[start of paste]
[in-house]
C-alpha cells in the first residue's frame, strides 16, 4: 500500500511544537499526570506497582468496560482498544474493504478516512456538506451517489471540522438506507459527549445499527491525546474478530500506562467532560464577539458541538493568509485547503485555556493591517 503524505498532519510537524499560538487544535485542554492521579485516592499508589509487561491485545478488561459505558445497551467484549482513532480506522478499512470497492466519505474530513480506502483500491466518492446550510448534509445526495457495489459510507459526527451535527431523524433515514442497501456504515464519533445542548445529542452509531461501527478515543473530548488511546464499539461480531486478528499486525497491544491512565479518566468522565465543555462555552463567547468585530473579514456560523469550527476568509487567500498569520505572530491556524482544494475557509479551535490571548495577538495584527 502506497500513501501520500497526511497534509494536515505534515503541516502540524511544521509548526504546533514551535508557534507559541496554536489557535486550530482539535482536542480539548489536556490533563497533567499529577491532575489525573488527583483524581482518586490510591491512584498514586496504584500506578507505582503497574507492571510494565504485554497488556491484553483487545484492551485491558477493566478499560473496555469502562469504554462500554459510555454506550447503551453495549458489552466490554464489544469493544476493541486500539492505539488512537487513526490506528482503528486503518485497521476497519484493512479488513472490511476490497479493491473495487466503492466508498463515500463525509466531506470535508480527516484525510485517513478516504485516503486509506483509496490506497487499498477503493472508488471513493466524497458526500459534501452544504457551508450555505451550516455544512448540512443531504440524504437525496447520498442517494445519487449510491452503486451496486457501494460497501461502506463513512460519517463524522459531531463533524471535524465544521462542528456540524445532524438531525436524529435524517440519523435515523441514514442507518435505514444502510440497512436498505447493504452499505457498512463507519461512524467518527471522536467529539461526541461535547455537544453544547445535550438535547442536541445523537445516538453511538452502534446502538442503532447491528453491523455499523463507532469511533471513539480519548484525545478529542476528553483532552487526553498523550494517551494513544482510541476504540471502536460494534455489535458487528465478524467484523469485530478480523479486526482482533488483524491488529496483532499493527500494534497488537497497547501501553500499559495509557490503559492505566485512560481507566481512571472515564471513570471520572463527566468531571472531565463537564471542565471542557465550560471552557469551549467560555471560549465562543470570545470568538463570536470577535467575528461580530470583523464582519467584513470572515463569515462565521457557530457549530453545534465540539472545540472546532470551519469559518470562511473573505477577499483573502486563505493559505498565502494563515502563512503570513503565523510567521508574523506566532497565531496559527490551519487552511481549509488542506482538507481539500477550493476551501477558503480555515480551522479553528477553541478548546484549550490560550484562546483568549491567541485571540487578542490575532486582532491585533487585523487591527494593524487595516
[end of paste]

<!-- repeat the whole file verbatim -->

[in-house]
C-alpha cells in the first residue's frame, strides 16, 4: 500500500511544537499526570506497582468496560482498544474493504478516512456538506451517489471540522438506507459527549445499527491525546474478530500506562467532560464577539458541538493568509485547503485555556493591517 503524505498532519510537524499560538487544535485542554492521579485516592499508589509487561491485545478488561459505558445497551467484549482513532480506522478499512470497492466519505474530513480506502483500491466518492446550510448534509445526495457495489459510507459526527451535527431523524433515514442497501456504515464519533445542548445529542452509531461501527478515543473530548488511546464499539461480531486478528499486525497491544491512565479518566468522565465543555462555552463567547468585530473579514456560523469550527476568509487567500498569520505572530491556524482544494475557509479551535490571548495577538495584527 502506497500513501501520500497526511497534509494536515505534515503541516502540524511544521509548526504546533514551535508557534507559541496554536489557535486550530482539535482536542480539548489536556490533563497533567499529577491532575489525573488527583483524581482518586490510591491512584498514586496504584500506578507505582503497574507492571510494565504485554497488556491484553483487545484492551485491558477493566478499560473496555469502562469504554462500554459510555454506550447503551453495549458489552466490554464489544469493544476493541486500539492505539488512537487513526490506528482503528486503518485497521476497519484493512479488513472490511476490497479493491473495487466503492466508498463515500463525509466531506470535508480527516484525510485517513478516504485516503486509506483509496490506497487499498477503493472508488471513493466524497458526500459534501452544504457551508450555505451550516455544512448540512443531504440524504437525496447520498442517494445519487449510491452503486451496486457501494460497501461502506463513512460519517463524522459531531463533524471535524465544521462542528456540524445532524438531525436524529435524517440519523435515523441514514442507518435505514444502510440497512436498505447493504452499505457498512463507519461512524467518527471522536467529539461526541461535547455537544453544547445535550438535547442536541445523537445516538453511538452502534446502538442503532447491528453491523455499523463507532469511533471513539480519548484525545478529542476528553483532552487526553498523550494517551494513544482510541476504540471502536460494534455489535458487528465478524467484523469485530478480523479486526482482533488483524491488529496483532499493527500494534497488537497497547501501553500499559495509557490503559492505566485512560481507566481512571472515564471513570471520572463527566468531571472531565463537564471542565471542557465550560471552557469551549467560555471560549465562543470570545470568538463570536470577535467575528461580530470583523464582519467584513470572515463569515462565521457557530457549530453545534465540539472545540472546532470551519469559518470562511473573505477577499483573502486563505493559505498565502494563515502563512503570513503565523510567521508574523506566532497565531496559527490551519487552511481549509488542506482538507481539500477550493476551501477558503480555515480551522479553528477553541478548546484549550490560550484562546483568549491567541485571540487578542490575532486582532491585533487585523487591527494593524487595516